Immunohistochemical staining of placental tissue
The placenta was obtained immediately after the delivery. Samples of villous tissue were taken from two separate areas in the placental midzone. These included the full thickness of the placenta, extending from the fetal to the maternal surface, including both amnion and decidua . The tissue was quickly fixed in 4% formalin and then embedded in paraffin. Immunohistochemical (IHC) staining was performed on selected slides using antibodies for ACE2 (Abcam, AB108252, 1:200, UK) and TMPRSS2 (Abcam, AB109131, 1:200, UK). Sections were then visualized using a Panoramic Scanner (Pannoramic DESK, P-MIDI, P250, Hungary) with Caseviewer C.V 2.3 used for histopathological diagnosis. Six study researchers (XX, XY, SL, YZ, CZ, and LZ) independently scored the stained slides. The results were averaged to obtain a final score. IHC scoring rules are detailed in the supplementary material IHC score rules.
Isolation of hUMSCs and hAMSCs
A 0.5 cm section of umbilical cord without blood vessels was obtained from each neonate and placed in a sterile centrifuge tube with 0.25% trypsin (Gibco, USA). Human amnion membrane (hAM) tissue was cut into sections and placed into a sterile centrifuge tube containing 0.25% trypsin. Both samples were immersed in phosphate buffered saline (PBS) with 0.75 mg/ml of collagenase type IV (Sigma, USA) and 0.075 mg/ml DNase I (Takara, Japan). Pellets were obtained using a cell strainer, suspended in DMEM/F12 (1:1) media (Gibco, USA) with 10% fetal calf serum (Gibco, USA) and then cultured. Complete medium was replaced every three days. Cells were passaged when they reached confluence. In this study, we used third passage cells for subsequent experiments.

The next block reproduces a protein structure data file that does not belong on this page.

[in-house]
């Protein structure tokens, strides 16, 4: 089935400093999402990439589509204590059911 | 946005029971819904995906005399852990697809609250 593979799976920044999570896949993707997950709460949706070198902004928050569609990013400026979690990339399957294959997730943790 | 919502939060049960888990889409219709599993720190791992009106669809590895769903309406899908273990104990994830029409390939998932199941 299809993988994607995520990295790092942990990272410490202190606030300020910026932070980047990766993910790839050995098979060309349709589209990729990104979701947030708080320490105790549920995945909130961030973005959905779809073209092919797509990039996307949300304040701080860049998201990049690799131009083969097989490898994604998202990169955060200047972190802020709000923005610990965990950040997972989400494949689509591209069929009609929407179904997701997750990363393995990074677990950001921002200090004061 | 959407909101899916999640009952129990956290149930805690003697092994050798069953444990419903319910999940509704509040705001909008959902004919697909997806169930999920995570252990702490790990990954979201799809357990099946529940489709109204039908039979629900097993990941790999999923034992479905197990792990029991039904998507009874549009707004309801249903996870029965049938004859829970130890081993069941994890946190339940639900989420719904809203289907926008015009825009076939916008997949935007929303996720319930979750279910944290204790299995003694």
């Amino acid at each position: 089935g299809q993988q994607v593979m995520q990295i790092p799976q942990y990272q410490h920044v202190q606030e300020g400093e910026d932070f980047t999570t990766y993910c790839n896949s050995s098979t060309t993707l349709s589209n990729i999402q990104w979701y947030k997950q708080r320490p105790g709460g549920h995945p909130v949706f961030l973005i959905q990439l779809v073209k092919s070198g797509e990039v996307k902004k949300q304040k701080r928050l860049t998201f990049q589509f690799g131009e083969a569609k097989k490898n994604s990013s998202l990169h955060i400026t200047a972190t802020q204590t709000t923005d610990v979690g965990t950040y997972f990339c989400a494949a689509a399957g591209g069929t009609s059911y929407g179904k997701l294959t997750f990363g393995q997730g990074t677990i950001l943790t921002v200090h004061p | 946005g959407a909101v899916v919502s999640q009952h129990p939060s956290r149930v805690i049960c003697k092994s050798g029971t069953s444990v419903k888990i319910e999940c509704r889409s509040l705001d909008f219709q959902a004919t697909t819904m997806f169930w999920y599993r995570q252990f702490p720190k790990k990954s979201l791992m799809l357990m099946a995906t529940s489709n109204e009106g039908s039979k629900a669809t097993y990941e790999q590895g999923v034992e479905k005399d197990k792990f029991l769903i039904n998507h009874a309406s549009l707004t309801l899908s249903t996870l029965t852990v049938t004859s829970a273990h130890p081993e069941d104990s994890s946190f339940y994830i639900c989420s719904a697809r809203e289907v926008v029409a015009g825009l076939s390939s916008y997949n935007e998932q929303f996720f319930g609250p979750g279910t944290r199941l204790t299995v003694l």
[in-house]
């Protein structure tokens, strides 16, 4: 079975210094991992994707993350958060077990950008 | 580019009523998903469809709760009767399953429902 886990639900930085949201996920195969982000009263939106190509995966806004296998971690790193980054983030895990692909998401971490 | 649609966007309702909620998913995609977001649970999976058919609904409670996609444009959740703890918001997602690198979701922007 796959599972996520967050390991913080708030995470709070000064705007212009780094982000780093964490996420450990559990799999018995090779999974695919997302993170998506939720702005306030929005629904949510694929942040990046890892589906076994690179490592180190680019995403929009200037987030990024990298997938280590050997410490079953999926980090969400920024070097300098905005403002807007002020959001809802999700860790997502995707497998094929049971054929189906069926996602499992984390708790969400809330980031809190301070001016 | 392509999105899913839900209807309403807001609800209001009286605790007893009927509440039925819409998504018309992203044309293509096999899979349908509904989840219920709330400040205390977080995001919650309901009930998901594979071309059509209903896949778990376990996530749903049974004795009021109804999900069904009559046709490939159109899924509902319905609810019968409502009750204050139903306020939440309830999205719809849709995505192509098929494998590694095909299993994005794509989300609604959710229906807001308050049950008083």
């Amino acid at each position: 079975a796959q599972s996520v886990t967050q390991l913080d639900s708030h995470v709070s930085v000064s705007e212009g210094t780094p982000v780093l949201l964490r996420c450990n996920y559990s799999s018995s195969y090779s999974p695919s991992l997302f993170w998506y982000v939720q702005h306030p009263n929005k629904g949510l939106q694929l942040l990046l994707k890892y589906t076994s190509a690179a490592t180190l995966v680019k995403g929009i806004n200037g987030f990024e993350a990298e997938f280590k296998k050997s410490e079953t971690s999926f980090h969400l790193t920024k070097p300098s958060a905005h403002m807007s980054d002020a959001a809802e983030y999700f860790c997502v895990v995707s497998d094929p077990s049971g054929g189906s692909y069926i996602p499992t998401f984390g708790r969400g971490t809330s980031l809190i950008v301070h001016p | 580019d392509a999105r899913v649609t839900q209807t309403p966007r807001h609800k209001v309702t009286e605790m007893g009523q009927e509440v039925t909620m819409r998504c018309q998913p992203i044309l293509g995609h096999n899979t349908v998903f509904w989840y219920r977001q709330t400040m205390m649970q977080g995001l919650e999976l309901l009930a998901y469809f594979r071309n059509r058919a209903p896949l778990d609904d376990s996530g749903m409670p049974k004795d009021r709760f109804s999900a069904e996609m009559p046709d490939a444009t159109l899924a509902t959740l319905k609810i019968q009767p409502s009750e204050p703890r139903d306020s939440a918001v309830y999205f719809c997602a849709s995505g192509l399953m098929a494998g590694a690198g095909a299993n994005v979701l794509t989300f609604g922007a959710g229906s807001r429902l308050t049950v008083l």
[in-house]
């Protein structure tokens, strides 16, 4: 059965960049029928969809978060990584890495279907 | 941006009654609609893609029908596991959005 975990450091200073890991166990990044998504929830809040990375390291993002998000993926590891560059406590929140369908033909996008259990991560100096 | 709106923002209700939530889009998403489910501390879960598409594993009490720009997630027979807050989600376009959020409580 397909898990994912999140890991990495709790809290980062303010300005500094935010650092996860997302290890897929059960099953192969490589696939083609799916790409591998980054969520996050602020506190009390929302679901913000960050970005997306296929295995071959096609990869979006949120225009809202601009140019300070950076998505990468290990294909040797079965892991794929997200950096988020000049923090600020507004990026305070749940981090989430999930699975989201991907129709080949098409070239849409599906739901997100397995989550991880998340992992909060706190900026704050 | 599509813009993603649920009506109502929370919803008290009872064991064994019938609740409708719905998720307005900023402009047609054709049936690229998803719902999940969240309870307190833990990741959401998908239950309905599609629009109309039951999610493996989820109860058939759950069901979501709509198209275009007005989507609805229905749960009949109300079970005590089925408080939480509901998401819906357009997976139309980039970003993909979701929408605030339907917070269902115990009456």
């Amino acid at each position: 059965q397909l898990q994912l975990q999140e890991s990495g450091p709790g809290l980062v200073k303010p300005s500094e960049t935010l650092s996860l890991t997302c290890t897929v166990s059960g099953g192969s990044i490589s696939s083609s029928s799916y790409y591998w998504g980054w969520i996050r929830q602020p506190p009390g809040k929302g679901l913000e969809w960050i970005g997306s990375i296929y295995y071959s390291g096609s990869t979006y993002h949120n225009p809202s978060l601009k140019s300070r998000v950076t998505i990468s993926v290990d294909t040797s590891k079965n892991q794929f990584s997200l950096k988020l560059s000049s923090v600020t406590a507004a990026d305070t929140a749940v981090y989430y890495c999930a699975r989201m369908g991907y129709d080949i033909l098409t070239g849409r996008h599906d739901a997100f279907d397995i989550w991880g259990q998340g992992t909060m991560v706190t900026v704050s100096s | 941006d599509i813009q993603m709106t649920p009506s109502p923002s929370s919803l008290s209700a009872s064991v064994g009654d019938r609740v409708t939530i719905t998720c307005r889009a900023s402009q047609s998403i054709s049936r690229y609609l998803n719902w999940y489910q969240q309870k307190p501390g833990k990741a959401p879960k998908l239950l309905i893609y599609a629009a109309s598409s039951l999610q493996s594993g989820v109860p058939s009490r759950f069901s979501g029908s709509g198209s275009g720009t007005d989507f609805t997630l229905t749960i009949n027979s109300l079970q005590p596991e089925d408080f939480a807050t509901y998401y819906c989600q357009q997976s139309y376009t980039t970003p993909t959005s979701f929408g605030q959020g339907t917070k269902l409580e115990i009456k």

Phenotypic analysis of hUMSCs and hAMSCs
The phenotype of cultured hUMSCs and hAMSCs was assessed with flow cytometry using a human mesenchymal stem cell detection kit. The kit included mixed CD73-FITC/CD105-PE, CD45-FITC/HLA-DR-PE, and IgG1-FITC/IgG2-PE antibodies (Quantobio Co., Ltd., China) and was performed according to the manufacturer’s instructions. Briefly, cells were centrifuged at 300 g for 5 min. After removing the supernatant, washing with PBS, discarding the supernatant, and re-suspended cells to 5 × 106-6 × 106/mL. Each testing tube contained approximately 100 cells/µL. CD73-FITC/CD105-PE, CD45-FITC/HLA-DR-PE, and IgG1-FITC/IgG2-PE antibodies (5 µL) were added and mix thoroughly. The solution was incubated at the room temperature and shielded from light for 15 min. After washing with PBS, centrifugation, re-suspension, the cells were stained and analyzed in a LSR II flow cytometer. DIVA (BD Biosciences, USA) and FlowJo software were used to analyze cell phenotypes.